Jawad Fayiz and Akbar Qayum, both 18, go to college, work in sales for a telecommunications company and recite their Islamic prayers five times a day.
And in their spare time? These Muslim teens rap.
"Positive hip hop," Fayiz says quickly. "Not the bad stuff."
They say their inspiration comes from their Islamic faith. Of the dozen or so songs they've written -- some posted on YouTube -- the lyrics speak a clear message.
"Morality, peace and unity," Qayum says. "I know it sounds kinda cheesy, but it's the truth. Things are changing, and music is the best way to spread that word. If we can influence things, that's all we're asking for."
On Friday, the duo -- who call themselves D-Clique -- get to make that statement in their largest forum yet. After placing first out of nine entries in a regional talent competition sponsored by the Muslim American Society, they were selected to open for Outlandish, a popular European hip-hop band whose music also takes a positive approach.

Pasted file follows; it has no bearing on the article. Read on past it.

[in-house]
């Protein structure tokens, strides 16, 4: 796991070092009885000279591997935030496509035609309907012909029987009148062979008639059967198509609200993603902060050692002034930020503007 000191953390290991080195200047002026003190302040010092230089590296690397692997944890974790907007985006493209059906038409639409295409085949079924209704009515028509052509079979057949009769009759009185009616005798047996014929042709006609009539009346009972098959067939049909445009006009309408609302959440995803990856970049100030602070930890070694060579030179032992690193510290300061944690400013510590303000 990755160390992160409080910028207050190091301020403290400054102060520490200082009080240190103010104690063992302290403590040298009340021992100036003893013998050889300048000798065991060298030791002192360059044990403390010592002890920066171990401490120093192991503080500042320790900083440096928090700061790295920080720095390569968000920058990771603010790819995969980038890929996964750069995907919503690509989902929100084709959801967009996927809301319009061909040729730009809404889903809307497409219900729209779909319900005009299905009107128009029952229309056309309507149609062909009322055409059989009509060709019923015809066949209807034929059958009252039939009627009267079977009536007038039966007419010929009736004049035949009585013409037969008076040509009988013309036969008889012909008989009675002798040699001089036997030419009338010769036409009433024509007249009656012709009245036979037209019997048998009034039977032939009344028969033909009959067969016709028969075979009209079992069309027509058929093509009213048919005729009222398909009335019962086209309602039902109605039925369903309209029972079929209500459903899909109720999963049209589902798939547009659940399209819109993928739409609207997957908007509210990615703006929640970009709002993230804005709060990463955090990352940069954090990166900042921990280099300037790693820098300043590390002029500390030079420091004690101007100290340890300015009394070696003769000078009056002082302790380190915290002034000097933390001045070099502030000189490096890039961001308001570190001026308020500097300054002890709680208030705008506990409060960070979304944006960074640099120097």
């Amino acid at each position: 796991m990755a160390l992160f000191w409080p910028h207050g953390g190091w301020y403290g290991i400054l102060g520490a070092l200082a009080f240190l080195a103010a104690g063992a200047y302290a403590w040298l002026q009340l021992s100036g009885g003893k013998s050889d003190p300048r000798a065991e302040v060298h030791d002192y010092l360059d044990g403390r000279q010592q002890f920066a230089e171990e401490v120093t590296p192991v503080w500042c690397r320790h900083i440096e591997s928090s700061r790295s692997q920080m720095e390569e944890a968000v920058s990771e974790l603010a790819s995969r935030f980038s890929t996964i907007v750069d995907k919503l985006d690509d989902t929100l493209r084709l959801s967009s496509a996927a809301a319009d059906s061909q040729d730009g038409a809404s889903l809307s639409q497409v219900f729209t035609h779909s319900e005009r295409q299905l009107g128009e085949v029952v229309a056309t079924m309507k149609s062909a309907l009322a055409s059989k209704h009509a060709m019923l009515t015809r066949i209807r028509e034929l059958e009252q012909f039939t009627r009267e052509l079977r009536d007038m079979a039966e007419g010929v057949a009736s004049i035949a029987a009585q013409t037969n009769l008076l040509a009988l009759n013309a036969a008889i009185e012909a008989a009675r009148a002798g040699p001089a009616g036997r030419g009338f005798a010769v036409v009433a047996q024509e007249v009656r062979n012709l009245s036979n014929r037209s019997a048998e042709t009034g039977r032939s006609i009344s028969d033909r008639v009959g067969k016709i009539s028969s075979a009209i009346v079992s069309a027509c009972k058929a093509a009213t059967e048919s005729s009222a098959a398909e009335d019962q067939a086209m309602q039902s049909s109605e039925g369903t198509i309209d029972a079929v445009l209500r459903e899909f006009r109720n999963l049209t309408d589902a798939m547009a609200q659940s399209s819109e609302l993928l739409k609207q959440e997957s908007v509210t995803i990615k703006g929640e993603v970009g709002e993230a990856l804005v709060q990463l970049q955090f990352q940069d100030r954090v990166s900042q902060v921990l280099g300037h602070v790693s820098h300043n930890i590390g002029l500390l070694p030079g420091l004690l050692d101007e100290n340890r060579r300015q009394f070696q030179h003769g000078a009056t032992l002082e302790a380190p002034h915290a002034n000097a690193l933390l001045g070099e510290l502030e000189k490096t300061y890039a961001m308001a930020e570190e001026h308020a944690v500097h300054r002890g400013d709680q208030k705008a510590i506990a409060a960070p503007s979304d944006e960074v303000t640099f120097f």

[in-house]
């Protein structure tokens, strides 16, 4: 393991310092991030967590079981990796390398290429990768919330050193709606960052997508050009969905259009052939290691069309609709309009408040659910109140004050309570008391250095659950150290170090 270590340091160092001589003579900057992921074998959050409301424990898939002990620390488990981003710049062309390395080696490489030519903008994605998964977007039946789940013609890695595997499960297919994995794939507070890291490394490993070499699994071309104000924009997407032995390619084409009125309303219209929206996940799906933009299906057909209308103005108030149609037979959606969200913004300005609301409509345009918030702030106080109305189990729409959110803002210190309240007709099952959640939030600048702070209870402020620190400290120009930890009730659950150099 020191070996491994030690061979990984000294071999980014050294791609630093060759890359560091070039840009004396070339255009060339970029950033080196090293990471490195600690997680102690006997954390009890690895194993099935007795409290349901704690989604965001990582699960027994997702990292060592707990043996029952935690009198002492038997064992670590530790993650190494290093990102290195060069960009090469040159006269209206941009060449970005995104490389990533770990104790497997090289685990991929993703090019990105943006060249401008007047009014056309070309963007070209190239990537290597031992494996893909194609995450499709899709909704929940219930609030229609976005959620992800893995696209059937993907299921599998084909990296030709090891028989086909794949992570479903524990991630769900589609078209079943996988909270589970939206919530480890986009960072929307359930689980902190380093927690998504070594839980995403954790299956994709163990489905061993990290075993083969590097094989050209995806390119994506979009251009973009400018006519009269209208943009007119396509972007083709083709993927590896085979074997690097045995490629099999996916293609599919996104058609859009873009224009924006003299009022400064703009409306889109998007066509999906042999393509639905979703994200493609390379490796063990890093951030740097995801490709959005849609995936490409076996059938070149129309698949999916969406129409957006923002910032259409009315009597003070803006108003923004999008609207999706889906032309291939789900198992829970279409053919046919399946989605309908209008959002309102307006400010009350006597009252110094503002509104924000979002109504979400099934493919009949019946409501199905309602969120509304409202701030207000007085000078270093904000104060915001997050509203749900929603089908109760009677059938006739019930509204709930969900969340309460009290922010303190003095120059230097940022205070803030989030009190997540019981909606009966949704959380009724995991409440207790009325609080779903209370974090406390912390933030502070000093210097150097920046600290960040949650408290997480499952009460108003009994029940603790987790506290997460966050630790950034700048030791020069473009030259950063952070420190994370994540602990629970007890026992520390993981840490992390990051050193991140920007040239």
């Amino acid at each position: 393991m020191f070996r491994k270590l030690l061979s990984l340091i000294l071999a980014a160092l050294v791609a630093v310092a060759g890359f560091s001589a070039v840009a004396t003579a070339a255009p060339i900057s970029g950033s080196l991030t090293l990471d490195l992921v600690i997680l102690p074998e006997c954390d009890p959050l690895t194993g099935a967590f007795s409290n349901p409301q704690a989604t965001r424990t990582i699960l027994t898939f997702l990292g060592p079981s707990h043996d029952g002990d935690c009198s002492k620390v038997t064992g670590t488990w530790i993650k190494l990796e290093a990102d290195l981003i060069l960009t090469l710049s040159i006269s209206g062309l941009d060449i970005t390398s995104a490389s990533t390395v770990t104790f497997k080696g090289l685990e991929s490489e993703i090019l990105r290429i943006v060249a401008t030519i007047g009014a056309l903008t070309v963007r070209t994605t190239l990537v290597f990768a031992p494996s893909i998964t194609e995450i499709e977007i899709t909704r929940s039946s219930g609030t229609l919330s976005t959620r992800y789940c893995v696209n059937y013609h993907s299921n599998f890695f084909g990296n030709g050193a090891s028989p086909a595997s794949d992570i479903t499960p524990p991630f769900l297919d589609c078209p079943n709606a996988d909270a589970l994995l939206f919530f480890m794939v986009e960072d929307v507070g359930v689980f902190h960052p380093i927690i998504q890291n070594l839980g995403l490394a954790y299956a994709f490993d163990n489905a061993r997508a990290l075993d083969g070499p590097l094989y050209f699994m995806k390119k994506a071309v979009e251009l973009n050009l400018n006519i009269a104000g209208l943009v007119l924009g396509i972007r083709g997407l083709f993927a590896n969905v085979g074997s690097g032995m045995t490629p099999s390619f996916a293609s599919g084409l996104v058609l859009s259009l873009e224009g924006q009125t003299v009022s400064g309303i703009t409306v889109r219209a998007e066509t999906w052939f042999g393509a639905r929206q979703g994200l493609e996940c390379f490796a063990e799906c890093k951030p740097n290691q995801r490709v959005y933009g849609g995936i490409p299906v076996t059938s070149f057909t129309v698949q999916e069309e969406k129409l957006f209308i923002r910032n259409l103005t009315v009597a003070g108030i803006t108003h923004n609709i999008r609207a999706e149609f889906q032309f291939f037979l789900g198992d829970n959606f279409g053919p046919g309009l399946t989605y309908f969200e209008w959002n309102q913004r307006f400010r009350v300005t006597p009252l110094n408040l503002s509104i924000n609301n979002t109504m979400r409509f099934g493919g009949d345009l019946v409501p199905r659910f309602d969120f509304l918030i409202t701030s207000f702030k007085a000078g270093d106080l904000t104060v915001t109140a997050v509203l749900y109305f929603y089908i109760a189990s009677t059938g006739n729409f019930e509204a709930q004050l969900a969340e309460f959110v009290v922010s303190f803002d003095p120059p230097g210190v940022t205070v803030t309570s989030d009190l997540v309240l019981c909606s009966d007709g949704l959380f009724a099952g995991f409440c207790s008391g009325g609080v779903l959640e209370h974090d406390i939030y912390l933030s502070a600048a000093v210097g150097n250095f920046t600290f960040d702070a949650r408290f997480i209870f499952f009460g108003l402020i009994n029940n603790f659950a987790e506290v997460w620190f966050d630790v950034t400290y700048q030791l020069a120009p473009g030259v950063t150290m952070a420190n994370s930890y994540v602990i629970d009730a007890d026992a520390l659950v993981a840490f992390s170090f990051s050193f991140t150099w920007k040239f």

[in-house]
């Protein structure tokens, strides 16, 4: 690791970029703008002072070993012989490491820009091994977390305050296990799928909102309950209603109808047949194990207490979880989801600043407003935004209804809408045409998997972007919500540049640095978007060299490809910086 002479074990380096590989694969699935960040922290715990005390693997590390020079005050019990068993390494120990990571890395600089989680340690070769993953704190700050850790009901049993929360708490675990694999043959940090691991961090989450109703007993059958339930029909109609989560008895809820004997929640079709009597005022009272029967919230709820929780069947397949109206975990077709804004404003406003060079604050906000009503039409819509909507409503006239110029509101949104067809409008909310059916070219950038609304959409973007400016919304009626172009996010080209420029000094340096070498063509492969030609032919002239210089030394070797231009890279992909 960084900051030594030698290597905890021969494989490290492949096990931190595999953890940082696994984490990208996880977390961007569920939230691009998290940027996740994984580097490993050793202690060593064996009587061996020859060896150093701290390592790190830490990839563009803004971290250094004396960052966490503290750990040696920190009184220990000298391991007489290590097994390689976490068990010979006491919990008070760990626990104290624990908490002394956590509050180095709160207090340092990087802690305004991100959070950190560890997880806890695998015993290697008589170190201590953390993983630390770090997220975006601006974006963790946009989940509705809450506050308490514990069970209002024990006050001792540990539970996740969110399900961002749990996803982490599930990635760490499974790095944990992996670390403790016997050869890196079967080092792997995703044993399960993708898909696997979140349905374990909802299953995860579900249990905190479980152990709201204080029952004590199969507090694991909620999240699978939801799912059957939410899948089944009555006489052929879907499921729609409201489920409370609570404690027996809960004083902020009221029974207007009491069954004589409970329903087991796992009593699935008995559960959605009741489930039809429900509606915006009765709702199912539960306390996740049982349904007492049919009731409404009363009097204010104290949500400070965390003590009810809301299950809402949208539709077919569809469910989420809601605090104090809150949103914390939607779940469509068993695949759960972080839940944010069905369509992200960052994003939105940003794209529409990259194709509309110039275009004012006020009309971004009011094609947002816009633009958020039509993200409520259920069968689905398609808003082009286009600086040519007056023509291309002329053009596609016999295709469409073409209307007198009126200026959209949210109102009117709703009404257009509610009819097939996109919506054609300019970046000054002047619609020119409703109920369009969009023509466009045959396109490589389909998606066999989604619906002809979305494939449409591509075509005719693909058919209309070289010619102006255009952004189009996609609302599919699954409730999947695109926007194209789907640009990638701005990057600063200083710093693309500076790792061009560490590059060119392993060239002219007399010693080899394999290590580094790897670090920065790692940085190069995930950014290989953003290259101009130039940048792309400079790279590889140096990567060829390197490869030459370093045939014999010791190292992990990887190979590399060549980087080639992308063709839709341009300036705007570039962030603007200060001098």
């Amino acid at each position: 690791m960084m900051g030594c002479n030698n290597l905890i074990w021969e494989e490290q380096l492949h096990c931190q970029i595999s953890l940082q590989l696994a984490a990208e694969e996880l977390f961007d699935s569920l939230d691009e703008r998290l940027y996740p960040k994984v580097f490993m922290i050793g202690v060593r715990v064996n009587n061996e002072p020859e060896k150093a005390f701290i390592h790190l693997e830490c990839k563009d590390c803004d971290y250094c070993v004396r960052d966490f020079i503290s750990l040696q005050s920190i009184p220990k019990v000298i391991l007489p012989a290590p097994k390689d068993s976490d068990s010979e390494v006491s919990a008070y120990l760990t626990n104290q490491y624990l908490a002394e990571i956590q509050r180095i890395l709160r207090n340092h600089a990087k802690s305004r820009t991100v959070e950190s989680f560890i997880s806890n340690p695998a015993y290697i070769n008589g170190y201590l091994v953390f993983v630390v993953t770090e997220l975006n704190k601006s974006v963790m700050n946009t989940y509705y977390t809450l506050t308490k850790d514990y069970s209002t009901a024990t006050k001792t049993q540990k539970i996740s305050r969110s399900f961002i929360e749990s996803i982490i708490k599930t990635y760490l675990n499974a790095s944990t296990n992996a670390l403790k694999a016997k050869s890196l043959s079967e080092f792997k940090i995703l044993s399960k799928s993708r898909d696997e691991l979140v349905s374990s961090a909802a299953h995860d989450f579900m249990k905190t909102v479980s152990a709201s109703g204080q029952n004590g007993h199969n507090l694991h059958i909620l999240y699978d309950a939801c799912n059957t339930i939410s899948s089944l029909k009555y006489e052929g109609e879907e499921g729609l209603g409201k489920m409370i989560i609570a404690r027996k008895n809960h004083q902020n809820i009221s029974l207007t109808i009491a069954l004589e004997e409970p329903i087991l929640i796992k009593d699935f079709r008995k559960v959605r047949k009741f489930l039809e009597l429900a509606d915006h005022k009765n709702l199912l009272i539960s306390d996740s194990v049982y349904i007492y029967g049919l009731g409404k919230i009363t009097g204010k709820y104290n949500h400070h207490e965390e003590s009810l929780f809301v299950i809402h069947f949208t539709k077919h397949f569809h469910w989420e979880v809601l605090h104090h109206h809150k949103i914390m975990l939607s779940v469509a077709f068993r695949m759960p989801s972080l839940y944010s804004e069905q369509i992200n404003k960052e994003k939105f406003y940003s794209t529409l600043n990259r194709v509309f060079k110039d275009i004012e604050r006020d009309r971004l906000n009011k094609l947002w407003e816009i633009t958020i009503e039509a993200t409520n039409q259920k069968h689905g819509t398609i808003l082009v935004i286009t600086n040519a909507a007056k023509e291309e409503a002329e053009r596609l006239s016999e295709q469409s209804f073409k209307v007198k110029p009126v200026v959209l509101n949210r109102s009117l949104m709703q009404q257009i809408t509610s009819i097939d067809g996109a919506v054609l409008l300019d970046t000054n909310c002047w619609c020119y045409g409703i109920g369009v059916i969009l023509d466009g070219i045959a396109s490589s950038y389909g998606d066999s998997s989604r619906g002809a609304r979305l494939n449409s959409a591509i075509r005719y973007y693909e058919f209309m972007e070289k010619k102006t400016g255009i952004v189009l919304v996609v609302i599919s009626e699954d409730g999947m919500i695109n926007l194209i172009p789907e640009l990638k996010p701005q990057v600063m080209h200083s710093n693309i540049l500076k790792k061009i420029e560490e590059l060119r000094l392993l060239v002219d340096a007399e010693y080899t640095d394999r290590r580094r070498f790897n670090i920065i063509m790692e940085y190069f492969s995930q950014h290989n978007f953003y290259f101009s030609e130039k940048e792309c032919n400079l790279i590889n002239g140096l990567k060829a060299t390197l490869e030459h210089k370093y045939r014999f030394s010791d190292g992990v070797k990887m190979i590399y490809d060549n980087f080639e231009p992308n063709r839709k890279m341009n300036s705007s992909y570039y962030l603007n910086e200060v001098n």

Tour Part Of 'Values Movement'
The Voices for Change concert takes place at the University of South Florida Sun Dome. Tampa is the first stop in a six-city tour for Outlandish. The award-winning trio includes two Muslims and a Christian.
The tour is meant to empower and inspire young people, says Omar Atia, vice president of MAS Youth, a branch of the society. He called it "a night of entertainment with no controversial lyrics, no profanity and no references to drugs, alcohol and violence."
"We're a values movement, striving for social justice," Atia says. "We tell the kids they can either channel their energy into a positive force for society, or a negative one. We want to show them the value of making good choices and how it can affect their communities."